Therefore, when a user session goes into install mode, the server monitors all the activity of that user’s HKCU hive. Then, any changes to the user’s HKCU\Software key (i.e. from the application installation) are also written to a special Terminal Server HKLM key at HKLM\Software\Microsoft\Windows NT\CurrentVersion\Terminal Server\Install\Software. This key is informally known as the “shadow” key. As such, this shadow key contains all the most recent application installation information that’s needed in each user’s personal HKCU\Software key.

So far, so good, right? The only thing missing is how a Terminal Server knows whether a user who’s logging on needs to receive some settings from the Terminal Server’s shadow area. It does this by comparing timestamps between the two.

When a session is in install mode, each time a “real” HKCU\Software value is echoed to the shadow key location the server updates a timestamp called “LatestRegistryKey” stored in the HKLM\ SOFTWARE\Microsoft\Windows NT\CurrentVersion\Terminal Server\Install\IniFile Times. This value of this registry entry is the number of seconds since January 1, 1970.

(As a side note, you’ll also notice a listing of INI files with timestamps in this same registry location since install mode also affects them. However, in today’s world, INI files aren’t really used and we only really care about the registry operations.)

All these timestamp values live in that “IniFile Times” registry key mentioned earlier. One of the lesser-known facts about the Windows registry is that every registry key has its own timestamp that shows the last time it was updated, similar to standard file timestamps. (These timestamps apply to each key, not to each value.)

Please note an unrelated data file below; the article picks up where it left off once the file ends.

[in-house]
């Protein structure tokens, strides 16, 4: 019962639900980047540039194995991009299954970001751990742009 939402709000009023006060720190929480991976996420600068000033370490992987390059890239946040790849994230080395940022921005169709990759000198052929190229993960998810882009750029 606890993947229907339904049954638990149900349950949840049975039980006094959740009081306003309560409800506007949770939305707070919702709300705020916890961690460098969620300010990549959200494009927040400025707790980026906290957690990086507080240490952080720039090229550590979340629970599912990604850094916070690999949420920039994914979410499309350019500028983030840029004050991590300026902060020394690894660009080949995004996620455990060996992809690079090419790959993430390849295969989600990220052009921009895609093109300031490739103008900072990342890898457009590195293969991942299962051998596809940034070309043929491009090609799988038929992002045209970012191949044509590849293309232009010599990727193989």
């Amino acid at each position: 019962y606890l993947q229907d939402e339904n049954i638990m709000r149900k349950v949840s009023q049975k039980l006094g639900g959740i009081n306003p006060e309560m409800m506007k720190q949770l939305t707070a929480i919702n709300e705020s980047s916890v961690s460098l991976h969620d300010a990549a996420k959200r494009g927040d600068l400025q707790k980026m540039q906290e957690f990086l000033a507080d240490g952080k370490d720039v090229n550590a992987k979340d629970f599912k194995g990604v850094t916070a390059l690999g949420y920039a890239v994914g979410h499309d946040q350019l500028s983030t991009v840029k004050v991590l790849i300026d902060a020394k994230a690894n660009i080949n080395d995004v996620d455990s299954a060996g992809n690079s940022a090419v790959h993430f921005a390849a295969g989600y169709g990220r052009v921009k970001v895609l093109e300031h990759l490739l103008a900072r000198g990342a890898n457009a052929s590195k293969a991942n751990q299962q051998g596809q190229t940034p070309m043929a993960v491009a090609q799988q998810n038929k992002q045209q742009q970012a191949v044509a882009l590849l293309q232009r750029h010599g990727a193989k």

Anyway, whenever a user logs on to any Windows computer, a process called userinit.exe is used to run programs before the shell loads. In Terminal Server environments, this executable compares the hidden timestamp of the server’s IniFile Times key to a timestamp in the user’s HCKU hive that holds the last synchronization time. (This “per user” timestamp is stored in the user’s HKCU\Software\Microsoft\Windows NT\CurrentVersion\Terminal Server\LastUserIniSyncTime.)

In doing so, the system can figure out whether the registry settings in the user’s HKCU are newer or whether the “shadow” settings in the server’s HKLM are newer. If the hidden timestamp of the IniFile Times key in the shadow area is more recent, the system knows that new software must have been installed on the server. Therefore, userinit.exe enumerates all the keys in the Terminal Server compatibility shadow are and compares each one’s hidden timestamp to the corresponding key in the user’s personal HKCU\Software key. If the shadow key is newer, the user’s corresponding key is deleted, and they receive the new key from the shadow area once their sessions starts. (This is known as “Terminal Server registry mapping.”

On the surface, it seems like this architecture is rather ingenious and that you don’t have to worry about anything. However, there is one major problem that can manifest itself in the real world.

Imagine that you have multiple Terminal Servers or Citrix servers that are all running the same application, such as Microsoft Office. If you’re like most companies, you probably installed Office on those servers a several months or even years ago. Since Office was originally installed via a user session operating in install mode, the server’s shadow key was created and timestamped with the original install time. Any users who did not have the appropriate Office settings in their own personal HKCU key received them when they logged on to the server for the first time.